Anchorage Area Intergroup – Office Closed until Further Notice – visit “Find A Meeting” for latest info on Anchorage AA Meetings

 

Find a meeting

Events

Make a Donation

Our Purpose

The Intergroup Office is an AA Service Office that involves a partnership among the groups in the Anchorage area. The Intergroup Office is maintained, supervised, and supported by groups in the local area. The Intergroup Office exists to aid groups in one common purpose – to carry the message of AA to the alcoholic who still suffers.

Adopted from AA Guidelines, “Central or Intergroup Offices.” All quotes on this site from “The Big Book of Alcoholics Anonymous” are reprinted with the permission of A.A. World Services

Click here to view full version of AAIG’s Statement Of Purpose & Guidelines

Contact us/Hotline phone number: 907 272-2312

The 12 Steps of

Alcoholics Anonymous

we admitted… 

we were powerless over alcohol – that our lives had become unmanageable.

came to believe…

that a Power greater than ourselves could restore us to sanity.

made a decision…

to turn our will and our lives over to the care of God as we understood Him.

made a searching…

and fearless moral inventory of ourselves.

Admitted to God,…

to ourselves, and to another human being the exact nature of our wrongs.

We’re entirely ready…

to have God remove all these defects of character.

humbly ask him…

to remove our shortcomings.

made a list…

of all persons we had harmed, and became willing to make amends to them all.

made direct amends… 

to such people wherever possible, except when to do so would injure them or others.

continued to take…

personal inventory and when we were wrong, promptly admitted it.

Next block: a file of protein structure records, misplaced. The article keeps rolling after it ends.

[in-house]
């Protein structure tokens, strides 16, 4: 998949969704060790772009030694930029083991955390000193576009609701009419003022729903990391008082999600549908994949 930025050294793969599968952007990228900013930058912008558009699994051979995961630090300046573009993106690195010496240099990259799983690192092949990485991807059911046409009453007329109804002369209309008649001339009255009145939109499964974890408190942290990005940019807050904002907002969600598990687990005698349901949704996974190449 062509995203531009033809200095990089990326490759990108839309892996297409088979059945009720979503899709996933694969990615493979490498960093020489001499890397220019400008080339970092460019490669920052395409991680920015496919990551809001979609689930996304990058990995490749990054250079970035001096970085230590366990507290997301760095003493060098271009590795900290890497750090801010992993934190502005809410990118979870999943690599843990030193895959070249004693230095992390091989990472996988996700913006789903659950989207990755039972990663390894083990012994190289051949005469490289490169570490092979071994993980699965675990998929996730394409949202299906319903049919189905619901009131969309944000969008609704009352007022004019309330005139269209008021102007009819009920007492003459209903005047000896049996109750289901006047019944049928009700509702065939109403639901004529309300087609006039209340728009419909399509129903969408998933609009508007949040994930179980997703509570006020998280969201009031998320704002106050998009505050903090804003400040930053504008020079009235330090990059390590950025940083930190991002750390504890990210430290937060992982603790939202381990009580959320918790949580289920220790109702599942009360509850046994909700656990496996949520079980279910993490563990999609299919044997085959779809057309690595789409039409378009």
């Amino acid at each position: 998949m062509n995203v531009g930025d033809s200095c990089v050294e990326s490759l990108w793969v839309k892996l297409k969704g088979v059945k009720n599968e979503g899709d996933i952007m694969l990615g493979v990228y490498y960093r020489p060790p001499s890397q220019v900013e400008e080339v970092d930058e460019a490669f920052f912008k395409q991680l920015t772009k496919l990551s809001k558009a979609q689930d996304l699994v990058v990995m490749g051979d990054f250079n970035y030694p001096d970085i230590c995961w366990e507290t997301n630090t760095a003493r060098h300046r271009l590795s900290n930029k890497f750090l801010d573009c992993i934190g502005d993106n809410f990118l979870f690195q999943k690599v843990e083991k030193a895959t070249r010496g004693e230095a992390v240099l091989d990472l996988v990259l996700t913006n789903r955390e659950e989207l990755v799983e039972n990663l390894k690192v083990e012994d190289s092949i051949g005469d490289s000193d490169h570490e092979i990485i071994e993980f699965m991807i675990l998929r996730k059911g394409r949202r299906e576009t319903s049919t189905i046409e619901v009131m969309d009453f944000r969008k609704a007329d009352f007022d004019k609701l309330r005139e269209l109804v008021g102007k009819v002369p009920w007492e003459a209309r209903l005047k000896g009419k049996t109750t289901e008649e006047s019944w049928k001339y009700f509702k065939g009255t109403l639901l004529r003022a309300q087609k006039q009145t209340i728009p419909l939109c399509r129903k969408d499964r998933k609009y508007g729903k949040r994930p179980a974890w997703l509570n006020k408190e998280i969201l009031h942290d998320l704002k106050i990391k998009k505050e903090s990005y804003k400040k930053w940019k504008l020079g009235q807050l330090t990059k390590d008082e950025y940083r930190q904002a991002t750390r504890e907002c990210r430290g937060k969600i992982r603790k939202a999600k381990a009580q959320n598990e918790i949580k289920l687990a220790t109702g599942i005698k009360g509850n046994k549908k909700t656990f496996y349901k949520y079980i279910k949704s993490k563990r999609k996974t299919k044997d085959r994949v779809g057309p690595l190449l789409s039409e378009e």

sought through…

prayer and meditation to improve our conscious contact with God, as we understood Him, praying only for knowledge of His will for us and the power to carry that out.

having a had a…

a spiritual awakening as the result of these steps we tried to carry this message to alcoholics and to practice these principles in all our affairs.

Find a meeting

Alcoholics Anonymous works, starting with me.

Watch the introductory video to Alcoholics Anonymous. 

Donate Now

The “Promises” of

Alcoholics Anonymous

If we are painstaking about this phase of our development, we will be amazed before we are half way through. We are going to know a new freedom and a new happiness. We will not regret the past nor wish to shut the door on it. We will comprehend the word serenity and we will know peace.

No matter how far down the scale we have gone, we will see how our experience can benefit others. That feeling of uselessness and self pity will disappear. We will lose interest in selfish things and gain interest in our fellows. Self-seeking will slip away.

Our whole attitude and outlook upon life will change. Fear of people and of economic insecurity will leave us. We will intuitively know how to handle situations which used to baffle us. We will suddenly realize that God is doing for us what we could not do for ourselves.

Are these extravagant promises? We think not. They are being fulfilled among us – sometimes quickly, sometimes slowly. They will always materialize if we work for them.

Reprinted from The Big Book of Alcoholics Anonymous, with the permission of A.A. World Services, Inc.

The Importance of Anonymity

Traditionally, A.A. members have always taken care to preserve their anonymity at the “public” level: press, radio, television, and films.

In the early days of A.A., when more stigma was attached to the term “alcoholic” than is the case today, this reluctance to be identified – and publicized – was easy to understand. As the Fellowship of A.A. grew, the positive values of anonymity soon became apparent.

First, we know from experience that many problem drinkers might hesitate to turn to A.A. for help if they thought their problem might be discussed publicly, even inadvertently, by others. Newcomers should be able to seek help with complete assurance that their identities will not be disclosed to anyone outside the Fellowship.

Then, too, we believe that the concept of personal anonymity has a spiritual significance for us – that it discourages the drives for personal recognition, power, prestige, or profit that have caused difficulties in some societies. Much of our relative effectiveness in working with alcoholics might be impaired if we sought or accepted public recognition.